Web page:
I had never used a serger (overlock machine) before I got my Brother 1034D, but I knew that I needed one if I wanted to sew knits and stretch fabrics (among a million other things) well. So, after being deterred for months by stories of fashion students taking leave of their senses at the mere mention of threading one, I took the plunge and selected a color-coded 4-thread model. I am happy to report that, not only did I not die a terrible, thread-entangled death, I was absolutely able to teach myself how to thread and use my serger. A year later, I donâ€™t have a single horror story share!
Things to know before you read the review:
1. I was already familiar with using a standard sewing machine long before I learned how to use a serger. This meant that I was already aware of sewing-related vocabulary, the names and functions of many of the sergerâ€™s parts, and the properties of the fabrics and threads I wanted to use.
2. The main sewing machine that I use is also a Brother machine (reviewed here), so I was familiar with Brother sewing machines and the Brother brand.
3. I read the instruction manual front-to-back before I even thought about touching the machine.
According to the Brother USA website:
â€¢Free arm/Flat bed convertible sewing surface
â€¢3 or 4 thread, cut and sew overlock stitches
â€¢Easy to follow lay-in threading
â€¢F.A.S.T. lower looper threading system
â€¢Differential feed improves results when sewing stretch, knitted or thin fabrics
â€¢Instant rolled hem
â€¢3 – 4 thread
â€¢Easy to use lay-in threading
â€¢Free arm/flat bed convertible sewing surface
â€¢Tension release for easy threading
â€¢Retractable knife blade
Accessory Storage: Accessory Kit Included
In the box: Manual, Instructional Video Tape
What I loved:
1. The threading paths are color-coded, plus the serger comes pre-threaded with matching color-coded thread so there are no mysteries about how the thread should feed through the machine.
2. In addition to being threaded with color-coded thread, Brother takes the next logical step and runs a piece of fabric through the machine. So, as soon as you open the box, you see the correct threading method AND you can see how each individual thread is represented in a stitch.
4. The machine can serge with 3 or 4 threads, making it versatile enough to use with almost any fabric, and allowing for both decorative and utility stitches.
5. The accessory kit includes blind stitch/multipurpose foot and a gathering foot. You can get other specialty feet (elastic foot and piping foot), but the machine comes with the two feet that you need for most projects.
6. Itâ€™s a free arm machine, so you can remove part of the bed to reveal a smaller arm for sewing around circles and tubes (collars, armholes, etc.) more easily.
7. The tension adjustment guide in the manual is excellent. Whenever a stitch doesnâ€™t look right, I can almost immediately identify the problem and the needed adjustment. They also had the good sense to include both photos AND illustrations of each problem, making it much easier to identify the part of the stitch that isnâ€™t right.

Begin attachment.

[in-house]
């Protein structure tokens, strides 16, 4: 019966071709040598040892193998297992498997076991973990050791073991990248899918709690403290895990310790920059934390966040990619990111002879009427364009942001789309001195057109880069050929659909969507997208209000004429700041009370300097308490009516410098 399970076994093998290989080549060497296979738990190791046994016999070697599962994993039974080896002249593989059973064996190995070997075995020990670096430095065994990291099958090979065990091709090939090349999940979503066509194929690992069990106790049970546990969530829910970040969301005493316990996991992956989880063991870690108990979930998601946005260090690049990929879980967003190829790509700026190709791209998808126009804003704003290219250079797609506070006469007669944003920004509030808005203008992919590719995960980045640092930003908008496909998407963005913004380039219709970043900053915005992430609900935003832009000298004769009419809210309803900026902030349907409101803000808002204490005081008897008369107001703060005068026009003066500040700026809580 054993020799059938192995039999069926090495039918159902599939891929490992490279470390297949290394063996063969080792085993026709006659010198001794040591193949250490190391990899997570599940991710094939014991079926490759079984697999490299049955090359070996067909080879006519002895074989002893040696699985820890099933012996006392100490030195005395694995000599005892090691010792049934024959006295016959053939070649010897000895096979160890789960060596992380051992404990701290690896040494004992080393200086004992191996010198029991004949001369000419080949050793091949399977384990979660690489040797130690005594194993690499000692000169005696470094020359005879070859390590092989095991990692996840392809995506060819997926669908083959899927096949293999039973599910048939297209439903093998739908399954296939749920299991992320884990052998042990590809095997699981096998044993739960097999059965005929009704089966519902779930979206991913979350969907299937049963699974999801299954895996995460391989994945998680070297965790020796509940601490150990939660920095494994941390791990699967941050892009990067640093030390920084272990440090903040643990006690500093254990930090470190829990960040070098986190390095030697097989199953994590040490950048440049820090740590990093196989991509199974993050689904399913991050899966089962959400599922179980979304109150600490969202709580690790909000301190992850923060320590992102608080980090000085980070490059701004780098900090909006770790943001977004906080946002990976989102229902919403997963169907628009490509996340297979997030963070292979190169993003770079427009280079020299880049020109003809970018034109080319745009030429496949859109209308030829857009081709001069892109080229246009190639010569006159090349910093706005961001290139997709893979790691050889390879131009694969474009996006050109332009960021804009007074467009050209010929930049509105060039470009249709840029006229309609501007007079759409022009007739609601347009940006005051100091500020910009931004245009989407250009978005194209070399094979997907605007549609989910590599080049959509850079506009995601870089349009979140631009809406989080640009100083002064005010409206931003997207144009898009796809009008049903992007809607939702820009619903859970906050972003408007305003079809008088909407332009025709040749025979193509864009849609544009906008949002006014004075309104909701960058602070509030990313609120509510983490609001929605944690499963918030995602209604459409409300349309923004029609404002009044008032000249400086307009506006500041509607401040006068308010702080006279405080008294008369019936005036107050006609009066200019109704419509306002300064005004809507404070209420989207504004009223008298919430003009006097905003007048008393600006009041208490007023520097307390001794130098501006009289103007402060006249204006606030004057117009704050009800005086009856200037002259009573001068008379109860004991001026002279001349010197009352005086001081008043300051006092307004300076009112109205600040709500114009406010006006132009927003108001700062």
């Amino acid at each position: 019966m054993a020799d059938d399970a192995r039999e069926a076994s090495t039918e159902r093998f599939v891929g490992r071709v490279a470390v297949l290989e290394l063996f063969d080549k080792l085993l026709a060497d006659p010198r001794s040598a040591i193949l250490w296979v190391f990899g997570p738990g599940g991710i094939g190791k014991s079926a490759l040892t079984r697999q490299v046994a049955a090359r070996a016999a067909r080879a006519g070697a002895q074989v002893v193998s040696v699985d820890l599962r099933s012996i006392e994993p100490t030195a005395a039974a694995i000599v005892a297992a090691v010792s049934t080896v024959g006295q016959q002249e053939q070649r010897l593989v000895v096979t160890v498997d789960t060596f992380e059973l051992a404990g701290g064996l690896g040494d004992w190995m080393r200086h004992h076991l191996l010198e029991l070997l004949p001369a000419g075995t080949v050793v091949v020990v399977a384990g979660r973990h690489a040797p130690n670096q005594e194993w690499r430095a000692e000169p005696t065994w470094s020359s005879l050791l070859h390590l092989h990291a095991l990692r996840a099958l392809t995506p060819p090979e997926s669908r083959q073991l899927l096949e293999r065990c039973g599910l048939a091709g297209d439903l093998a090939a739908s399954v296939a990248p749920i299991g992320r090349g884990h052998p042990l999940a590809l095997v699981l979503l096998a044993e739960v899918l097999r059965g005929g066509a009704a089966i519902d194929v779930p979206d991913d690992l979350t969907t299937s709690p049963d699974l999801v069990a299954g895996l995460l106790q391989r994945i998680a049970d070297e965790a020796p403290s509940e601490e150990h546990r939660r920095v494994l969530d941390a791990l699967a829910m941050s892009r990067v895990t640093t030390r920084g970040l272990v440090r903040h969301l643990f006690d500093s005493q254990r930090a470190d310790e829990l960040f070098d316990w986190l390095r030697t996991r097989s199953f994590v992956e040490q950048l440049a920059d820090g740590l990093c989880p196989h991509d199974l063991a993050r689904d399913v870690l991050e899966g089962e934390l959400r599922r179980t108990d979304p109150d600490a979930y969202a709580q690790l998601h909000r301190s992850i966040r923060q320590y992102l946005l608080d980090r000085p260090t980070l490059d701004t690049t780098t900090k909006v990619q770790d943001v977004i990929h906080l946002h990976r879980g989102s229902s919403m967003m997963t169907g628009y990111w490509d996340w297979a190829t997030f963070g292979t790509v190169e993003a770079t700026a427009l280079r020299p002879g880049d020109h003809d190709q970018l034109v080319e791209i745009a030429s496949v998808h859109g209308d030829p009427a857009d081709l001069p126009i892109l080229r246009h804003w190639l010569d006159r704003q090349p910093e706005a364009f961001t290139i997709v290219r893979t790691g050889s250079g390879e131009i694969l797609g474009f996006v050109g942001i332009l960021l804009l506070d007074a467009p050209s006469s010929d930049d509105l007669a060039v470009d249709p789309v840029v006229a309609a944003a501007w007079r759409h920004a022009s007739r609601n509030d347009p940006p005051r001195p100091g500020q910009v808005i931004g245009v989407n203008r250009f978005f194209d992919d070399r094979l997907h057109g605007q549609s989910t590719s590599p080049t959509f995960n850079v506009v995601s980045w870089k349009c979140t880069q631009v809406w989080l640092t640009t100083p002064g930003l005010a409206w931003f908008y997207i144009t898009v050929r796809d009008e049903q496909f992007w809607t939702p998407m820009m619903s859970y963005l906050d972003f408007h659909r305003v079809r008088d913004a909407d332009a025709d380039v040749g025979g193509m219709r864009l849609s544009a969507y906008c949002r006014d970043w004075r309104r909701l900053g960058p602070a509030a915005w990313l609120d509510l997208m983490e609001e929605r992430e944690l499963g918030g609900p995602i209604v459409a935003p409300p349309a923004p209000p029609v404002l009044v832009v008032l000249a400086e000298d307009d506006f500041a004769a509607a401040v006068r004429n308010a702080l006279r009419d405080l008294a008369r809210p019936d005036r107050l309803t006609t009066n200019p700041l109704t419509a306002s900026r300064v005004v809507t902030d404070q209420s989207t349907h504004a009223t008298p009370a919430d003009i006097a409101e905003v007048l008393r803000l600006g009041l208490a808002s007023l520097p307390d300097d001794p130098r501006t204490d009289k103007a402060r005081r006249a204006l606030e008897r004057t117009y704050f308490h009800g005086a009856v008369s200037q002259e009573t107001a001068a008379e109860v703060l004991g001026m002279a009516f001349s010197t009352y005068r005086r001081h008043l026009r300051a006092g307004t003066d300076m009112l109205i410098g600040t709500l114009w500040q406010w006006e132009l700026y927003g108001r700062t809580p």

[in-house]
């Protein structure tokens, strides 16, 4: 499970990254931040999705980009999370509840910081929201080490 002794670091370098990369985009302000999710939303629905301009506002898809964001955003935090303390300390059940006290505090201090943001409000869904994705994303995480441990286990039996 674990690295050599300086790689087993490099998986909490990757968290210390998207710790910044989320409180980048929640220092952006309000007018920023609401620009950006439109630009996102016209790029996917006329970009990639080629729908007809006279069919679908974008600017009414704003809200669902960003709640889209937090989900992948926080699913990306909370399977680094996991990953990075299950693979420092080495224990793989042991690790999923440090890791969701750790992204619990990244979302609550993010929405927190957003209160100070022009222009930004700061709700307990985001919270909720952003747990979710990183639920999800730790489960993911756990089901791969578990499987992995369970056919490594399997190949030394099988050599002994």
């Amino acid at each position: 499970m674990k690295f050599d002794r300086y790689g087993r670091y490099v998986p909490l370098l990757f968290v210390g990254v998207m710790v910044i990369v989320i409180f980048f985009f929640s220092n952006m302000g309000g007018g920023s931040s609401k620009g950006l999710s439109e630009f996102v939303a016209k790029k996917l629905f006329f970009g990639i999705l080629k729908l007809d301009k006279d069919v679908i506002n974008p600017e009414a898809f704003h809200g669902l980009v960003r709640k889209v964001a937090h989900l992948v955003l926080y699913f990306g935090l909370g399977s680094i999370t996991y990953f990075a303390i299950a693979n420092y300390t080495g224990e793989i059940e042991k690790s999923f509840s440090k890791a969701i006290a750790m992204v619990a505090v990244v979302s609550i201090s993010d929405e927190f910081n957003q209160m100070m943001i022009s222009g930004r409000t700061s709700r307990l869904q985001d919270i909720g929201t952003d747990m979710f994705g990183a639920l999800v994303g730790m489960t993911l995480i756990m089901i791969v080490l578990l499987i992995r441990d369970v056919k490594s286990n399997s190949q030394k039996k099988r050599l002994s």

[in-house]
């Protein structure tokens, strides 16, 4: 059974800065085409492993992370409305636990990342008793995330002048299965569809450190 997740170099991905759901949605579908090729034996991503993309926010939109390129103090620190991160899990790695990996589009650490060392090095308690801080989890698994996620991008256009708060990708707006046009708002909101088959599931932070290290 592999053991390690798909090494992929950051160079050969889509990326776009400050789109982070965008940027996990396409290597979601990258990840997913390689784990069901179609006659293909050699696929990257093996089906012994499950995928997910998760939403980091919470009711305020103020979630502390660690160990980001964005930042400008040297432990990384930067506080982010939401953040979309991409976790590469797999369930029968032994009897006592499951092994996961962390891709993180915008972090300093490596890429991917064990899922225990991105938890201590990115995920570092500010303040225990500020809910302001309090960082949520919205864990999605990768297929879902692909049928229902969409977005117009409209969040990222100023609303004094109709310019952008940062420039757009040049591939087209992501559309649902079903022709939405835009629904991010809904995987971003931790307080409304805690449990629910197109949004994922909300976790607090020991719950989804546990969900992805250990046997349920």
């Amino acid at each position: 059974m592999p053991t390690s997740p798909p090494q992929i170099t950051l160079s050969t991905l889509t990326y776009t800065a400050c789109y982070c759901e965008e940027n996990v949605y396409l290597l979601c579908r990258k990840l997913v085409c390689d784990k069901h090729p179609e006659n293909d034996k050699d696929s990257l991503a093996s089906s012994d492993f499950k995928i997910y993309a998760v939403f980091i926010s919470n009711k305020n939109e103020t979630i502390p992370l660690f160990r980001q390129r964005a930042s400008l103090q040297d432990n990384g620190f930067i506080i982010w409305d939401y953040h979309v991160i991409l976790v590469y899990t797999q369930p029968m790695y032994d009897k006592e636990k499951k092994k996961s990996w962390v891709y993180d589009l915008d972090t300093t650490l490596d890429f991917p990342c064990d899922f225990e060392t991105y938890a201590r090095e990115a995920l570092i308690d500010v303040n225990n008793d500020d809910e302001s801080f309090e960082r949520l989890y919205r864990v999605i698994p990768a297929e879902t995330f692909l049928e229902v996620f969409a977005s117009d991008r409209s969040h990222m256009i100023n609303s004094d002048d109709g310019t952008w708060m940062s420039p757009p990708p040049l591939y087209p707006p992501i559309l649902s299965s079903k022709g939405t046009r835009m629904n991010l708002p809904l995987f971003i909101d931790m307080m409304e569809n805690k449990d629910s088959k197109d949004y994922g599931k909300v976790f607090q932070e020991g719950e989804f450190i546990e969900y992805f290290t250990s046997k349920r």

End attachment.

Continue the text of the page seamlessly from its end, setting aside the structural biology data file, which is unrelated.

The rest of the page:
8. There was an accessory order form in the box. Now, call me old fashioned, but I love having every additional accessory I might ever need defined and available on one sheet. I may not be ordering by mail, but having a list in front of me makes it a whole lot easier when Iâ€™m hunting for parts online.
9. In addition to the manual, the machine also came with a Serger Techniques booklet, which shows the specific set-up and tension adjustments for pretty much any serger stitch youâ€™d ever need, and confirms the fabric type and thickness that will work best with each stitch. For specialty stitchesâ€”like rolled hems, pin tucking, or tablecloth edgingâ€”it also describes how the stitch is used.
What I didnâ€™t love:
1. The serger comes with 2 CDs (Windows compatible only *grumble*); one contains video instructions and the other contains serger techniques. After opening each clip individually on my Mac, I was disappointed to find that the instructions CD was comprised of grainy, low-res video that looked like it was shot in the early 90s, and was made for a similar (but older) machine. It wouldnâ€™t have taken very much time to update the videos, and including old clips that were NOT made for my machine seemed unprofessional. That said, if youâ€™re a visual learner, the video clips will certainly show you how to accurately and quickly thread your machine and get started with basic serging techniques.
2. You need to use an allen wrench to remove or change the needles. It seems to me like a hand-turned screw should be enough to secure the needles in place, and that it would be hard for people with less steady hands to work with a tiny hex key. Maybe they do this because sergers sew so fast that it would be quite dangerous for this screw to loosen while the machine is in motion?
3. This is not so much a con as it is a reality of sergers. Even with color-coded threading, there are quite a few tight spaces and small holes to feed the thread through. The serger comes with a pair of long tweezers to help out, but I definitely suggest picking up a good pair of comfort-grip precision tweezers to avoid additional headaches/fits of expletives. (I like Fiskars Fingertip Tweezers.)
Sergers (overlock machines) sew at high speeds, and there is a definite learning curve. With so many threadsâ€”not to mention a knifeâ€”itâ€™s much harder to take a seam ripper to mistakes. Once you take the time to learn the machine (or, if youâ€™re already an old serger pro), I think that youâ€™ll find this machine to be easy to work with, unlikely to get jammed, and extremely consistent with stitch quality.
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